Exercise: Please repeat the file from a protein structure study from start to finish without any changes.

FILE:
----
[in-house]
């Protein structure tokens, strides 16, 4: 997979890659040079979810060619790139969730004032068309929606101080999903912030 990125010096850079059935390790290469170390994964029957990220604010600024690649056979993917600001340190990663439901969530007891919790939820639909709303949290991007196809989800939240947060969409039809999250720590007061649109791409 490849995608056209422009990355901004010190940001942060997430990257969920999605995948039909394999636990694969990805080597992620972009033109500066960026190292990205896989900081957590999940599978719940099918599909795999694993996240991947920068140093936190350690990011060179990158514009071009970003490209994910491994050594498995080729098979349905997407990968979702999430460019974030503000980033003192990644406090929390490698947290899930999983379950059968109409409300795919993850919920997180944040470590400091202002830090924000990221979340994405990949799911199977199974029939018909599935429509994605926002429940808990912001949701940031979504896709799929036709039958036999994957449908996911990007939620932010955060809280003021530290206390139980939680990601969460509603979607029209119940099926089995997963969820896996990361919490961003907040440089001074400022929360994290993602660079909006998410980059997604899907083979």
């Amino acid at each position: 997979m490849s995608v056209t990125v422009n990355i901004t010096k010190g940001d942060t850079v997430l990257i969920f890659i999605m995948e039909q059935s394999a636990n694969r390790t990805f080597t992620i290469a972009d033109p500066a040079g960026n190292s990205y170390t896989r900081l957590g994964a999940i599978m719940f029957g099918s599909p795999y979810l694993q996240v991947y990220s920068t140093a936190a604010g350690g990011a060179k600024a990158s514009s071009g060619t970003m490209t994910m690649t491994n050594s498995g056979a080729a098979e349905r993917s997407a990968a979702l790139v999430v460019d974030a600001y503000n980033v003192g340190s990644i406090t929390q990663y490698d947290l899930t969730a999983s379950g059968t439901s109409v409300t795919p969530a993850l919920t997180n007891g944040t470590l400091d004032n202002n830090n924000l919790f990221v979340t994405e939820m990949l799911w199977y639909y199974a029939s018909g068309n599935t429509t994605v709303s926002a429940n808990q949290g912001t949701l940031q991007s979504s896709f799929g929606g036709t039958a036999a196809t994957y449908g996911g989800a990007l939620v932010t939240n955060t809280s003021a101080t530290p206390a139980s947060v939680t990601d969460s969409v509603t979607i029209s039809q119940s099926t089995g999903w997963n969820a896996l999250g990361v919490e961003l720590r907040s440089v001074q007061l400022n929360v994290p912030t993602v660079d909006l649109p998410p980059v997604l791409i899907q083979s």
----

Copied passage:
[in-house]
């Protein structure tokens, strides 16, 4: 997979890659040079979810060619790139969730004032068309929606101080999903912030 990125010096850079059935390790290469170390994964029957990220604010600024690649056979993917600001340190990663439901969530007891919790939820639909709303949290991007196809989800939240947060969409039809999250720590007061649109791409 490849995608056209422009990355901004010190940001942060997430990257969920999605995948039909394999636990694969990805080597992620972009033109500066960026190292990205896989900081957590999940599978719940099918599909795999694993996240991947920068140093936190350690990011060179990158514009071009970003490209994910491994050594498995080729098979349905997407990968979702999430460019974030503000980033003192990644406090929390490698947290899930999983379950059968109409409300795919993850919920997180944040470590400091202002830090924000990221979340994405990949799911199977199974029939018909599935429509994605926002429940808990912001949701940031979504896709799929036709039958036999994957449908996911990007939620932010955060809280003021530290206390139980939680990601969460509603979607029209119940099926089995997963969820896996990361919490961003907040440089001074400022929360994290993602660079909006998410980059997604899907083979």
């Amino acid at each position: 997979m490849s995608v056209t990125v422009n990355i901004t010096k010190g940001d942060t850079v997430l990257i969920f890659i999605m995948e039909q059935s394999a636990n694969r390790t990805f080597t992620i290469a972009d033109p500066a040079g960026n190292s990205y170390t896989r900081l957590g994964a999940i599978m719940f029957g099918s599909p795999y979810l694993q996240v991947y990220s920068t140093a936190a604010g350690g990011a060179k600024a990158s514009s071009g060619t970003m490209t994910m690649t491994n050594s498995g056979a080729a098979e349905r993917s997407a990968a979702l790139v999430v460019d974030a600001y503000n980033v003192g340190s990644i406090t929390q990663y490698d947290l899930t969730a999983s379950g059968t439901s109409v409300t795919p969530a993850l919920t997180n007891g944040t470590l400091d004032n202002n830090n924000l919790f990221v979340t994405e939820m990949l799911w199977y639909y199974a029939s018909g068309n599935t429509t994605v709303s926002a429940n808990q949290g912001t949701l940031q991007s979504s896709f799929g929606g036709t039958a036999a196809t994957y449908g996911g989800a990007l939620v932010t939240n955060t809280s003021a101080t530290p206390a139980s947060v939680t990601d969460s969409v509603t979607i029209s039809q119940s099926t089995g999903w997963n969820a896996l999250g990361v919490e961003l720590r907040s440089v001074q007061l400022n929360v994290p912030t993602v660079d909006l649109p998410p980059v997604l791409i899907q083979s």